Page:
4b. As mentioned in the first sentence of Part A, a very similar event happened as recently as two years ago. Even more amazing, it happened to a man regarded as one of the best managers in the game in Joe Maddon. Back on June 20, 2011, Maddon's Rays were facing the Milwaukee Brewers at Miller Park. Since the game was in a National League park, the pitchers had to hit and this meant rampant pinch-hitting as well. In the 8th inning, Maddon would have had reliever J.P. Howell come to the plate, but instead chose to replace him with pinch-hitter Sam Fuld. Then came the bottom of the 8th, and Maddon was having trouble with the bullpen phone. He wanted lefty Cesar Ramos warmed up, but instead the 'pen had righty Joel Peralta throwing. Thus, Maddon instructed Fuld to go to the mound to start warming up as a delay to give Ramos more time to get warm himself. After Fuld had thrown his pitches, Maddon then came to the mound and signaled for Ramos to come into the game.

Just like Bo Porter with Wesley Wright and Hector Ambriz, Maddon technically should have been forced to let Fuld face at least one hitter before bringing in a new pitcher. However, Maddon was apparently unaware of this rule as well and pulled Fuld from the game, and the umpires had no issues with his managing either. In fact, crew chief Jerry Layne and home plate umpire Bob Davidson both reported after the game that Maddon told them that Fuld was sore and was having trouble warming up, a claim that Maddon says was untrue. So... were the umpires lying in this case to cover up that they screwed up as well?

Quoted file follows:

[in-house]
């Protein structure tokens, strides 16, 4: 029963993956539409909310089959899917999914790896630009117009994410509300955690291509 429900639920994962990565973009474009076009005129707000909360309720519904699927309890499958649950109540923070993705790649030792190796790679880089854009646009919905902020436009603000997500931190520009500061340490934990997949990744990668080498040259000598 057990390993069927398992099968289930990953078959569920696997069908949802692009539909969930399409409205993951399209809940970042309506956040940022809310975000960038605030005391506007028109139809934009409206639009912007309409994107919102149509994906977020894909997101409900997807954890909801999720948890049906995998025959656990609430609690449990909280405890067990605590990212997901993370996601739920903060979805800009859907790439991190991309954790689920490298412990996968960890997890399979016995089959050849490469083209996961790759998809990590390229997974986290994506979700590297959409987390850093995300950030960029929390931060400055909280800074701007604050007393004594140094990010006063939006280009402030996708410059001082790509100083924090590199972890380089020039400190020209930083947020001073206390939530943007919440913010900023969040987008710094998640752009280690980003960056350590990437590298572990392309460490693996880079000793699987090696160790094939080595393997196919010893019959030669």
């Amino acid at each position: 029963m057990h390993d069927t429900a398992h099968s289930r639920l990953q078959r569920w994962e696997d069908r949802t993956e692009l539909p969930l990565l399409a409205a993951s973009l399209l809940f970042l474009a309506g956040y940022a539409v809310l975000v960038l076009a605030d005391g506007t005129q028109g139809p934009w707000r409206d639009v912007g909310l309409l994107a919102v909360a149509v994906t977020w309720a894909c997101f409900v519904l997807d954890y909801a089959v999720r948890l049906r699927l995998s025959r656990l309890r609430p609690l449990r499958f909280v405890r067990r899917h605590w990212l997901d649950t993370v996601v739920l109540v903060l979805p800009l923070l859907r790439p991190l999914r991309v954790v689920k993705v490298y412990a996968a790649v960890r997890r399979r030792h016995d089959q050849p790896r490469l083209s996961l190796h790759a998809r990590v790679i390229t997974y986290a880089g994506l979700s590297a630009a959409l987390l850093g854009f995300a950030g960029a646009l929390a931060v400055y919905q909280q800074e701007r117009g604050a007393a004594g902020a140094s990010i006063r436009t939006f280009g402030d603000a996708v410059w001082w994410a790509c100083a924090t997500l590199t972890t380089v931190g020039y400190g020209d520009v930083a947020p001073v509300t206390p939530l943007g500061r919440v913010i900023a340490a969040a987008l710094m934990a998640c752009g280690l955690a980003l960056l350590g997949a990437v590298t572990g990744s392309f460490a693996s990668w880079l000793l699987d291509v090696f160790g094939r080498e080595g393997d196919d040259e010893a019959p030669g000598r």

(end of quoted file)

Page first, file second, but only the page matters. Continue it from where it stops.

You may also be wondering why the Brewers didn't protest the move. Well, earlier in the game, Davidson had ejected manager Ron Roenicke and bench coach Dale Sveum for protesting that Nyjer Morgan had made a sufficient effort in avoiding being plunked, a view that Davidson did not share. Thus, Maddon's ploy went unscathed until he received a phone call from MLB vice president Joe Torre that he had broke the rules.

My final thought on this issue: From my recollection, no umpires were suspended or fined in the Rays-Brewers game. So why were Culbreth & Co. treated differently in their game?

  • Enough about umpires, so let's talk about pitcher helmets again. You may have heard or seen Blue Jays pitcher J.A. Happ get struck in the side of the head by a line drive from Desmond Jennings back on Tuesday, so naturally the discussion on protection for pitchers was brought up again. Diamondbacks pitcher Brandon McCarthy, the last pitcher to be significantly injured by a comebacker to the mound, expressed his frustration over the people that demand a safer cap be designed for pitchers. Specifically, McCarthy was annoyed over all the people desiring for pitchers to be wearing some sort of helmet while they pitch, but were not coming up with any solutions to the problem. For example, the pitchers would want something that fits the head well and does not affect their balance while pitching (thus messing up their mechanics). I think his "There's no discussion to be had" comment is a little harsh, but otherwise, I think he makes some great points in his mini-Twitter rant.
  • Finally, we end with a collection of GIFs and pictures.
  1. Joel Hanrahan reminds Ace Ticket that StubHub is the best place to buy tickets for your favorite sporting events by putting a fastball through the Ace Ticket ad. Nearly taking off Brian Dozier's head at the same time was just the icing on the cake.
  2. Matt Harvey ain't got time to bleed.
  3. Kevin Frandsen tries to shovel pass a grounder to the pitcher covering first base, but instead moves the ball a net distance of 0 feet while belly-flopping onto the ground.
  4. Vernon Wells made his first career appearance in the infield this week, playing a full inning of 3rd base. He even got a fielding chance and converted it.
  5. Seeing 5'5" Jose Altuve stand next to 6'8" Nate Freiman is nearly as fun as former Twins minor leaguers Chris Cates and Loek Van Mil getting together for pictures.
  6. Late entry I found while I was writing this article: Angel Pagan appears to have a second set of eyes underneath the brim of his cap.